As of March 2008, there were 3.3 million active rural Internet users in India. Given the high levels of literacy in rural India and very low levels of English speaking population, the survey (conducted jointly by IMRB and IAMAI) made a clear case of content and applications in local languages in order to ensure higher and faster adoption of internet in rural India.
Internet and Current state of Vernacular Content in India
There are 22 constitutionally approved languages spoken in India and over 1600 regional dialects. Out of the total literate population in India, 37% are English literate in urban areas and 17% in rural. The remaining (i.e. 63% in urban areas and 83% in rural) are not familiar with English.
Hindi (ranked 3rd) and Bengali (ranked 8th) are among the top 10 language spoken across the world- but, no Indian language is in the top 10 languages used in the Internet.
Although most of the Internet users in India are familiar with more than one language, it is only that users in smaller cities are avid users of applications and services offered in local language.
Number of Local Language Sites in India stands at 1249!
Reasons/Barriers for local language adoption
- The PC literate population is only 62 Mn which is 26% of the entire urban population.
Top 4 metros – 21%, Next 4 metros – 21%, Non Metros – 23%, 5-10L population – 16%, <5L population towns – 4%
- The discomfort cycle, i.e. non-familiarity with English distances individuals from learning to operate computers.
- Extent of localisationChina, Japan and Korea are the most matured markets in terms of localisation. These countries have been very active in their efforts towards standardized localisation. The result of this is that most of the software is already localized in these languages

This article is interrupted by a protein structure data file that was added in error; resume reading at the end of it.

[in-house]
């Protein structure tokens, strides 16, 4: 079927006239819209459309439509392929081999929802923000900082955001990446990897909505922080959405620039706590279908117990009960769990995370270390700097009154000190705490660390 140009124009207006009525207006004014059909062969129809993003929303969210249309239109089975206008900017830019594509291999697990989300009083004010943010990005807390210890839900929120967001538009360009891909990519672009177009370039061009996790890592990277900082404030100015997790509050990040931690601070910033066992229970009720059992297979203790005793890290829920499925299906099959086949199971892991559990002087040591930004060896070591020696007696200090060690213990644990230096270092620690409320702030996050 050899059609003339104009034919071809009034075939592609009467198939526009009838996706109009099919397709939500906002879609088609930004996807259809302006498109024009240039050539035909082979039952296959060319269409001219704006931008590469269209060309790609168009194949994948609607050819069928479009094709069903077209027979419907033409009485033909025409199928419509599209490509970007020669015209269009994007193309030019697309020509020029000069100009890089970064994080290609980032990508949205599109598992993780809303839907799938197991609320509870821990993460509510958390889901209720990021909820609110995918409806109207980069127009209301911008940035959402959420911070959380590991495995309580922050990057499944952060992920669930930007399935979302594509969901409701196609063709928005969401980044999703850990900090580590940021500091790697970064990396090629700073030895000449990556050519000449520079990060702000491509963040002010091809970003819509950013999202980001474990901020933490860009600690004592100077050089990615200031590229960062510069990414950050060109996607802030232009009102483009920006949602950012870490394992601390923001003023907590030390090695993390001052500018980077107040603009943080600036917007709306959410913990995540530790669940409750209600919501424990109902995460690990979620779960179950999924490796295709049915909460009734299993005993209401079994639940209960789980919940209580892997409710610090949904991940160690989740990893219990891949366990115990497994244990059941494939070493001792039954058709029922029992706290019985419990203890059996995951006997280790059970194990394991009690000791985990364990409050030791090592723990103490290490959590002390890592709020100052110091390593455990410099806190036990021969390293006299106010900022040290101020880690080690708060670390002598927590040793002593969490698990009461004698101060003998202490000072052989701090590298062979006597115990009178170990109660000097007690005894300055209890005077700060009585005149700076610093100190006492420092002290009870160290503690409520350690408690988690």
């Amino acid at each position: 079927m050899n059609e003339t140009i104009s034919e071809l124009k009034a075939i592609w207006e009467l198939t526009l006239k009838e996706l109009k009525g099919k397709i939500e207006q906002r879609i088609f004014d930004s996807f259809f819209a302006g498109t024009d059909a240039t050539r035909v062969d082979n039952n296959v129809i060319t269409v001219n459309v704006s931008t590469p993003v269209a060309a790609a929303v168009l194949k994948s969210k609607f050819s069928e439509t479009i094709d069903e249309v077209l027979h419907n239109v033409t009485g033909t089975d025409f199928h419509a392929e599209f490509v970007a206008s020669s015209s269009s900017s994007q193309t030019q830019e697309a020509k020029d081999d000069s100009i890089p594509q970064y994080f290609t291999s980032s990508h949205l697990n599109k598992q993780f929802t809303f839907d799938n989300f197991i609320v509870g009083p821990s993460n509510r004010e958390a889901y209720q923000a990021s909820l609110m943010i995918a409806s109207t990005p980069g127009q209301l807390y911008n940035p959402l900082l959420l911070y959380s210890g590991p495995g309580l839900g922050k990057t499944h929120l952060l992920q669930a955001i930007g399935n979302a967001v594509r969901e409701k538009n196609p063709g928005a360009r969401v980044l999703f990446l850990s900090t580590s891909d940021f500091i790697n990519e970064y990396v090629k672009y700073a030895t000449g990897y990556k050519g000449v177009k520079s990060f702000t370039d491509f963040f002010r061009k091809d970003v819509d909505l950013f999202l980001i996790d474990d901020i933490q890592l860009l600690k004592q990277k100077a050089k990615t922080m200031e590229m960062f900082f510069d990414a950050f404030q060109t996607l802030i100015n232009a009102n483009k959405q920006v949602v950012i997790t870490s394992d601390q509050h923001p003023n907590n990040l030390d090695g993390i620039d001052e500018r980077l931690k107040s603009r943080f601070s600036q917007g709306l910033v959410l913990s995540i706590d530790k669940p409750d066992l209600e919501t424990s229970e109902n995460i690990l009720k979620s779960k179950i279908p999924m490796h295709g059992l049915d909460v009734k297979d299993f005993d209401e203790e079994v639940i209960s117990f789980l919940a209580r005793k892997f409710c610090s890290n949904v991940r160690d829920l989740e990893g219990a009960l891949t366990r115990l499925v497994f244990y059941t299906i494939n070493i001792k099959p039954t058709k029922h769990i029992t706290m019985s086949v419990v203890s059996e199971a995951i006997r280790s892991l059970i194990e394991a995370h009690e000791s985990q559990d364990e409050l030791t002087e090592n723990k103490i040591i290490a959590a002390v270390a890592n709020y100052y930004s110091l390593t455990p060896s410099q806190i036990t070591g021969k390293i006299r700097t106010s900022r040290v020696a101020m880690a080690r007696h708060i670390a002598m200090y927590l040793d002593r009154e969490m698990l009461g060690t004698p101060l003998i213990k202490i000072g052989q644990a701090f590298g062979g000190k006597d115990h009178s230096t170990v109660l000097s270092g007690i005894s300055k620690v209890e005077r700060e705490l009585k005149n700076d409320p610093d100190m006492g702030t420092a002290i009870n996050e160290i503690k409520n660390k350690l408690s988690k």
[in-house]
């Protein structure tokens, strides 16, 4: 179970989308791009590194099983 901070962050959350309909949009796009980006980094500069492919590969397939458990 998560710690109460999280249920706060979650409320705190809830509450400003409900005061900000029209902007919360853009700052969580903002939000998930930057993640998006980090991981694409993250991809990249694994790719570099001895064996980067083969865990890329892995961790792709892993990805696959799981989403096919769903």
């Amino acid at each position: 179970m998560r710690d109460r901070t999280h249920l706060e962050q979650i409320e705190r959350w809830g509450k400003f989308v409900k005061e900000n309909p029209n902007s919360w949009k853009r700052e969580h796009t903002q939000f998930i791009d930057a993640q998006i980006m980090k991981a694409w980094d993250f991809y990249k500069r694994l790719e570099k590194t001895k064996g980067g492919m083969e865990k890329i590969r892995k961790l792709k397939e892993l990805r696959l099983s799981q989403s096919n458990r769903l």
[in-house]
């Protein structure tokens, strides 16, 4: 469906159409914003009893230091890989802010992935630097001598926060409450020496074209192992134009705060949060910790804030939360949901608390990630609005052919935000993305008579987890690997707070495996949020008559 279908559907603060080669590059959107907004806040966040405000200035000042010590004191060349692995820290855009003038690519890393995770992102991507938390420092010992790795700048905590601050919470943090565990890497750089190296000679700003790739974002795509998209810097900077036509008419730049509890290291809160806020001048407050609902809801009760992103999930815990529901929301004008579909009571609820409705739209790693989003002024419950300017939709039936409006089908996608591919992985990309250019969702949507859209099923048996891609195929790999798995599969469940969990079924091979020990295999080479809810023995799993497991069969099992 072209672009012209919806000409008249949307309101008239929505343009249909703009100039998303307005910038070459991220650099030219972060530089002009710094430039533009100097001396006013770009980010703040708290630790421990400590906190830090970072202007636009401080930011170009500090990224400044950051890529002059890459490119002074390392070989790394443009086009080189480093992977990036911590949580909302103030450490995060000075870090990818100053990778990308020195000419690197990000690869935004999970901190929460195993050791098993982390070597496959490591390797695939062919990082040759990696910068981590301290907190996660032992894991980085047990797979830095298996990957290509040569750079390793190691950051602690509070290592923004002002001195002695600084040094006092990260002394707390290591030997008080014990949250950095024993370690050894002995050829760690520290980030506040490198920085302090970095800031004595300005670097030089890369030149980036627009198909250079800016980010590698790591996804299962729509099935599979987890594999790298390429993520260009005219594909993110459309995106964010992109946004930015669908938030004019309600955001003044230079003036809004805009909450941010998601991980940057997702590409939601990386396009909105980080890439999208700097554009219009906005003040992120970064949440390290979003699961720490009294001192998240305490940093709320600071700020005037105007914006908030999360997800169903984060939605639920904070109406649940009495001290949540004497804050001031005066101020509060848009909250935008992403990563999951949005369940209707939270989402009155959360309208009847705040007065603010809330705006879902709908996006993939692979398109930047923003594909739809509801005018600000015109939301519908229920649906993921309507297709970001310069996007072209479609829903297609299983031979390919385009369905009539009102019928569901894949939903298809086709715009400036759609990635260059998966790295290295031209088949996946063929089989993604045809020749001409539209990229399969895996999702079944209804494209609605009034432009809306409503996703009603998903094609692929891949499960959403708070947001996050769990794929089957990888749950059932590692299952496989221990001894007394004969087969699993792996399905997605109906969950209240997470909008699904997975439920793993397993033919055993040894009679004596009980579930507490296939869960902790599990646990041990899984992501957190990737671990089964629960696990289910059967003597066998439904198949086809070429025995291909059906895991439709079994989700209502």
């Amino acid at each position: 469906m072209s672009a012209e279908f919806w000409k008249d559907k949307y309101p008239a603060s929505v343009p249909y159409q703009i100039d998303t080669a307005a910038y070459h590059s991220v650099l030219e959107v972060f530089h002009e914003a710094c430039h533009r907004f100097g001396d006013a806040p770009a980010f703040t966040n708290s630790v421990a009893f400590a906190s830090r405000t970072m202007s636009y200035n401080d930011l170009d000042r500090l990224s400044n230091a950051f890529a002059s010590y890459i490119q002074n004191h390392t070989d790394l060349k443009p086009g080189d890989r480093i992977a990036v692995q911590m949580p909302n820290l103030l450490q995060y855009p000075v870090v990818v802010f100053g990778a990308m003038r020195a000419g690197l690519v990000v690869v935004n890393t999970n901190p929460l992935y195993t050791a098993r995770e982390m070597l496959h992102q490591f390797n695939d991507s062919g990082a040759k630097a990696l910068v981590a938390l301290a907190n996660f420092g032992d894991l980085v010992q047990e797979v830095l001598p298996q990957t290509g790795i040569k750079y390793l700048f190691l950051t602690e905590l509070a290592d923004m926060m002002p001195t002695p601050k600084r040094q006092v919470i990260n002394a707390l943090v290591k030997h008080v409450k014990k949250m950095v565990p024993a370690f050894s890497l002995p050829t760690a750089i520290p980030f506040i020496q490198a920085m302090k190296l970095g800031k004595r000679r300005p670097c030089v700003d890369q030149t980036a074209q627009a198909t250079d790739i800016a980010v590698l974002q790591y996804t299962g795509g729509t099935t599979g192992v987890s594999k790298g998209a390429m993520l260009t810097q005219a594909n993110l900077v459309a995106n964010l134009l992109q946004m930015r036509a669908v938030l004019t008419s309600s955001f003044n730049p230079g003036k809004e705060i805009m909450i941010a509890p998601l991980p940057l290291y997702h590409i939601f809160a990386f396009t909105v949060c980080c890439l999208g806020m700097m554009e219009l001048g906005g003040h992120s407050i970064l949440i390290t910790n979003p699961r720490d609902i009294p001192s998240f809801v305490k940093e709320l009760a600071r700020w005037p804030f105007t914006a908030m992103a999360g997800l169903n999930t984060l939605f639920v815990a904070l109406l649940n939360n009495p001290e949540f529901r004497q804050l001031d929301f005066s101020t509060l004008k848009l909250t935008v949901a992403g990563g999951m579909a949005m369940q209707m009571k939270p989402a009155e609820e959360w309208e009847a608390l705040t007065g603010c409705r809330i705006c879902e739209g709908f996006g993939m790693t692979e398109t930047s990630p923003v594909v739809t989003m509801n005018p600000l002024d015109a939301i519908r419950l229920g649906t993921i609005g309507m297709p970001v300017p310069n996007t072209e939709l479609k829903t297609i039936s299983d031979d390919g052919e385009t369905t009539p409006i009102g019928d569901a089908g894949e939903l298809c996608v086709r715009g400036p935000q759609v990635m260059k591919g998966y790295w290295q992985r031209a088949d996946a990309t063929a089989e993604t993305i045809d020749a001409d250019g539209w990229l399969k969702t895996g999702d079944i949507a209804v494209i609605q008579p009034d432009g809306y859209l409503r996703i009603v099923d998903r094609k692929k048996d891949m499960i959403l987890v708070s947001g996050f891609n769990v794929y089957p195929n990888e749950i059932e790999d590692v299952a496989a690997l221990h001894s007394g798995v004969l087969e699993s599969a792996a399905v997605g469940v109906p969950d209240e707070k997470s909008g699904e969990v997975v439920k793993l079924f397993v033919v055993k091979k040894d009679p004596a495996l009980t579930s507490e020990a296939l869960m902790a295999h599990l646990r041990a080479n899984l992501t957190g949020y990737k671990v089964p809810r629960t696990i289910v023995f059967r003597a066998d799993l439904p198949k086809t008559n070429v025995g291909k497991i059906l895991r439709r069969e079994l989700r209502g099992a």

and now these countries are moving towards localizing cutting edge technology applications such as OCR and Text to Speech.
- Low awareness level for availability of content in local language
As per I-Cube 2007 data, almost 35% of the Internet users are not aware of the availability of content in the Indian
languages online. This number increases to 53% for Internet users in Non-Metros
- Lack of supporting hardware
For example, for inputs related to text in vernacular language the user has to type the phonetically
similar English alphabets so as to get the right word in vernacular language. So it is more of a trial and error rather than
systematic input of text through supporting hardware.
- Lack of websites offering interface along with content in Indian language
The most popular technology used by various websites providing content in Indian language is transliteration. It requires
user to type Indian text in English language, which is then converted in the desired Indian language – so essentially, you need to know english.
- Limited revenues from advertising
While this report (download) doesn’t have any path breaking findings, its a good summary of the state of vernacular content in India.
What’s your opinion?
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